A notice on the door of the once-stylish establishment advised the 40 or more distraught brides-to-be gathered outside that the premises would remain closed until further notice.
Inside, a few miserable tokens - two fancy floral arrangements and a couple of veils peeking out from the back of the shop - nodded to the erstwhile existence of what was one of the country’s swankiest bridal boutiques.
Yesterday, bereft of wedding dresses and strewn with empty clothes hangers, black bags, unopened mail and stacks of order books, it had all the appearance of a venture hurriedly abandoned.
“It’s gone into liquidation,” was the collective wail that echoed around the walls of Penrose Wharf. But there was no one on hand to respond to the plaintive pleas of wannabe brides desperate to discover if their dresses had sailed down the Swanee.
Josephine Carey, from Cobh, Co Cork, in tears and clutching her receipts, was devastated to have parted with €4,000 of her precious wedding day budget to pay for undelivered bridal wear.
“I bought my dress and the boys’ suits in The Wedding Dress last July. I paid 50% of the deposit up front. My dress was due in January, I rang them in February because I had heard nothing from them and they said there was a delay, but it would be in the first two weeks in March.
“I booked a fitting because I was getting the entire bodice made from scratch, but I got a call on Monday saying the dress would not be in until April. I was in a panic, but even on Wednesday they were telling me they’d work day and night to have it ready on time.”
The 28-year-old, due to marry Ross Gernon in Cobh on May 19, heard the distressing news from her hairdresser - The Wedding Dress had gone bust. Frantic calls to the shop were met by an answering machine apologising for the shop’s closure and informing distracted clients that they would be contacted in the coming days.
Michelle O’Leary, 23, from Blackrock, Cork, heard the bad news over the radio. She rushed into Penrose Wharf with her aunt Elizabeth McCarthy, due to fly out to Lanzarotte on April 9 for her wedding to Wayne Hourigan, also from Blackrock.
“I ordered all the groom’s party suits and shoes in January. I got a courtesy call yesterday [Wednesday] to say the shop manager had been taken ill so they had to close the shop. They reassured me it would be open again today and that they’d be on to me for final fittings. I had paid €1,000 towards the suits.”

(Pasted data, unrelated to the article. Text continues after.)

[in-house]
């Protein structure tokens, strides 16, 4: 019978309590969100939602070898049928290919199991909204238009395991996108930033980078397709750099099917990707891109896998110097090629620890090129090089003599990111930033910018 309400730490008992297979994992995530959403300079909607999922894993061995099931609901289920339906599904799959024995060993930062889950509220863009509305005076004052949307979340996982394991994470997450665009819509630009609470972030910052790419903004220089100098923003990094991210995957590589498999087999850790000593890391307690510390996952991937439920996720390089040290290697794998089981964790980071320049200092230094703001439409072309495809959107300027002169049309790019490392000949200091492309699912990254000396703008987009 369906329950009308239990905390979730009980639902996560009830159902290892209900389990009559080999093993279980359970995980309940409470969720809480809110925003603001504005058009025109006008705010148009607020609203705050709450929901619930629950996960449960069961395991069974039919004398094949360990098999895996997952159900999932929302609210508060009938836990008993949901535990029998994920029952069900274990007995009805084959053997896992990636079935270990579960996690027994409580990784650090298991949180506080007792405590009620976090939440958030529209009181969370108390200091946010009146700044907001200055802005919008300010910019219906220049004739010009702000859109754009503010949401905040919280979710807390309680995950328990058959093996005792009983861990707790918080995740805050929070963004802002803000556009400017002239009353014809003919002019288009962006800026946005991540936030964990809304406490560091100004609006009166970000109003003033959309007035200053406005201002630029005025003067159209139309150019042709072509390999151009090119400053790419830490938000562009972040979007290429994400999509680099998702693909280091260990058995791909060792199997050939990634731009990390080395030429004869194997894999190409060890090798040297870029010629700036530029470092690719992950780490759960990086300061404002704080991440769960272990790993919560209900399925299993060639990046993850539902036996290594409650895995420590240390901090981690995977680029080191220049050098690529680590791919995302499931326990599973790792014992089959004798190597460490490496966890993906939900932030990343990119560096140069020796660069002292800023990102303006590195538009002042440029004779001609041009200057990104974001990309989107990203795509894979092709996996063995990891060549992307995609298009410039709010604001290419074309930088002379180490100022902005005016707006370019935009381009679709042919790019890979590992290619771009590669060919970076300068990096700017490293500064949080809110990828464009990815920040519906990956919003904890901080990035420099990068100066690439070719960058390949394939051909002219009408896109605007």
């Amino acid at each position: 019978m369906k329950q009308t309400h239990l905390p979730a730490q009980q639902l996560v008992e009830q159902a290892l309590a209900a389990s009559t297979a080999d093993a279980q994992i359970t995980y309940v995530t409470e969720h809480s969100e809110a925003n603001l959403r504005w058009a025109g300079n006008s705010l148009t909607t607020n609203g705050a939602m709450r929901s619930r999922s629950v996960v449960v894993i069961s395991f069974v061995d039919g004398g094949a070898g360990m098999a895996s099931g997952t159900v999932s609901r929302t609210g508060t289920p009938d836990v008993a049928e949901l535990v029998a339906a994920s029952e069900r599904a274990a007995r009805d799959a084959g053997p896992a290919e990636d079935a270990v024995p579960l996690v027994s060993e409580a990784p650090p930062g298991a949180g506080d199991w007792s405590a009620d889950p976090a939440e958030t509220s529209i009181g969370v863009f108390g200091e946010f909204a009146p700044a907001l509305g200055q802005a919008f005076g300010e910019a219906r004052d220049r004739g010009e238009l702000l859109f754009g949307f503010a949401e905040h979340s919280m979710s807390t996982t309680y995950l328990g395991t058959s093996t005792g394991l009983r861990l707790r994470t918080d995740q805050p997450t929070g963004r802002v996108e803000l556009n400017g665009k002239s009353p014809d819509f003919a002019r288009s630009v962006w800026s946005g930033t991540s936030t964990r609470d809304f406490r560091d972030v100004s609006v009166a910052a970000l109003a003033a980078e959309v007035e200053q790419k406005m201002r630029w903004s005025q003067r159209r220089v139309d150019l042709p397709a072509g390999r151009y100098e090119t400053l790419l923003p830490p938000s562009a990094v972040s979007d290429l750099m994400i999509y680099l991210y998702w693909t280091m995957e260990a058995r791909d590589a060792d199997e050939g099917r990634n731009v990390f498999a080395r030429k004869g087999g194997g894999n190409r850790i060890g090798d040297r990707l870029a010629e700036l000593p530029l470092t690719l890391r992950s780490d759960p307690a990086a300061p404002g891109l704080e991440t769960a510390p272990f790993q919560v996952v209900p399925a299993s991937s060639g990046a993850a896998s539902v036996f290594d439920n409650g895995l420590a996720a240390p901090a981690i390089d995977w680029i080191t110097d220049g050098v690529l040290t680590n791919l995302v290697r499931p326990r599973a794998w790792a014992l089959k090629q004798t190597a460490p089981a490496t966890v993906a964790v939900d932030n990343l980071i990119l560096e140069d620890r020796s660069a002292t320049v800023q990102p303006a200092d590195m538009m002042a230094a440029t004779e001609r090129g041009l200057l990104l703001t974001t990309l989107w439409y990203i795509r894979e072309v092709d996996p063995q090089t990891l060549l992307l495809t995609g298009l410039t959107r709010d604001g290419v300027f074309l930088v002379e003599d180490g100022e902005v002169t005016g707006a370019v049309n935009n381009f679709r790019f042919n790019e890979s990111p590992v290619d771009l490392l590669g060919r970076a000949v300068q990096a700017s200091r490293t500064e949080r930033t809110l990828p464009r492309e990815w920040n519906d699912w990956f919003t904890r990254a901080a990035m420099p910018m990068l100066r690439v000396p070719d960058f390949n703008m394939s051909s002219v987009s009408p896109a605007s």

Michelle Ginnifer, 27, from Mahon, Cork, paid for her dress in full last May. She got 10% off for prompt payment.
“The dress I picked out, I loved it. I know I won’t get anything like it again. I paid €2,000 for it and it was the dress of my dreams. I don’t know what I am going to do now.”
It was a familiar mantra among the budding brides pacing the tiles in Penrose Wharf. Stephanie Maher from Glanmire, Cork, Deirdre Dunne from Connaught Avenue, Cork, Maria O’Leary from Glenrichmond, Glanmire, Vicky Hudson from Carrigaline, Cork, Louise Fleming, from Gardiner’s Hill, Cork. All had selected the dress, the-love-at-first-fitting gown, the generous swathe of silk and twist of tulle that for one day would make them the Princess Bride.
Finding no answers to their plight in Penrose Wharf, some took off towards The Wedding Dress warehouse on Cork’s Centre Park Road. Arriving in tandem with the gardaí, it was to discover that a number of over-anxious bridezillas had taken the law into their own hands. A few had swooped on the unguarded warehouse and left laden with gowns.
Gardaí appealed for calm as those left with hands hanging demanded access to what was left behind. To no avail. It was now in the hands of the liquidator, gardaí said, as a mobile platform was shunted in front of the warehouse door to prevent further pilfering. It seemed there was nothing anyone could do, for better or for worse.